Horace: The Epistles

Book I: Epistle XI

Translated by A. S. Kline © Copyright 2005 All Rights Reserved

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BkIEpXI:1-30 Be happy wherever you are

What did you think of Chios, dear Bullatius,

Or the famous Lesbos? What of beautiful Samos?

What of Croesus’ royal SardisSmyrna and Colophon?

Better or worse than claimed, are they all worthless, beside

The Campus and Tiber’s stream? Or are you set on one

Of Attalus’ cities, or weary of roads and seas praise

Lebedus ? You know Lebedus: even more empty

Than Gabii or Fidenae! Still I’d choose to live there,

Forgetting all my friends, and forgotten by them,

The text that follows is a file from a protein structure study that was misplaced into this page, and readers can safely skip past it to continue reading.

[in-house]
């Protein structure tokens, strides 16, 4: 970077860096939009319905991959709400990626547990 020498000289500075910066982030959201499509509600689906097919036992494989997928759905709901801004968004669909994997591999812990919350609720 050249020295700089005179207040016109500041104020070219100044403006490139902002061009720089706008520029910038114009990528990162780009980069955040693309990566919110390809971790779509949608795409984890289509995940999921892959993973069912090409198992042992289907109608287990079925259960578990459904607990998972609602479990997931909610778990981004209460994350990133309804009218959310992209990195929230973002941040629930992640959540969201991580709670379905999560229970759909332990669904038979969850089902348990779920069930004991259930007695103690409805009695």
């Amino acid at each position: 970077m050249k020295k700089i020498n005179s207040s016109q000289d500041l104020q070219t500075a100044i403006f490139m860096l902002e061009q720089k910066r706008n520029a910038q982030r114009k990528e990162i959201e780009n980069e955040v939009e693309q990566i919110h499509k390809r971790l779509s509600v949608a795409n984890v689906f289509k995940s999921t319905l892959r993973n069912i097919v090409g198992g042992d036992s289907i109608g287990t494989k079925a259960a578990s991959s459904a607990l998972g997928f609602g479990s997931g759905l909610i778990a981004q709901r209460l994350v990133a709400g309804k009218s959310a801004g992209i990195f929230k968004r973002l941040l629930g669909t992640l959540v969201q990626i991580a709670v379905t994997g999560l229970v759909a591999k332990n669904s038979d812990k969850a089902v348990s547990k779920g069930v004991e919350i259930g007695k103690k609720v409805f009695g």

Gazing from the shore at distant Neptune’s fury!

Yet a man heading for Rome from Capua, soaked

With mud and rain, wouldn’t choose to live in an inn:

Nor does one who catches a chill praise stove and bath

As the total answer to living a happy life:

Nor will you, tossed by a southerly gale on the deep,

Across the Aegean, sell your ship because of it!

To a healthy man, Rhodes and beautiful Mytilene

Are a heavy cloak in summer, a loincloth worn in

A snowstorm, the wintry Tiber, or an August fire.

While Fate proves benign, and while you can, from Rome,

Praise the far-distant, Samos, and Chios, and Rhodes .

And whatever the hour heaven has blessed you with

Accept it gratefully, don’t put off what’s sweet to some

Other year: then wherever you’ve lived, you can say

You were happy. It’s wisdom, it’s reason, not some place

Overlooking a breadth of water, that drives out care:

Those who rush to sea gain a change of sky not themselves.

Restless idleness occupies us: in yachts and chariots

We seek the good life. But what you’re seeking is here:

If your mind’s not lacking in calm, it’s at Ulubrae!

End of Book I Epistle XI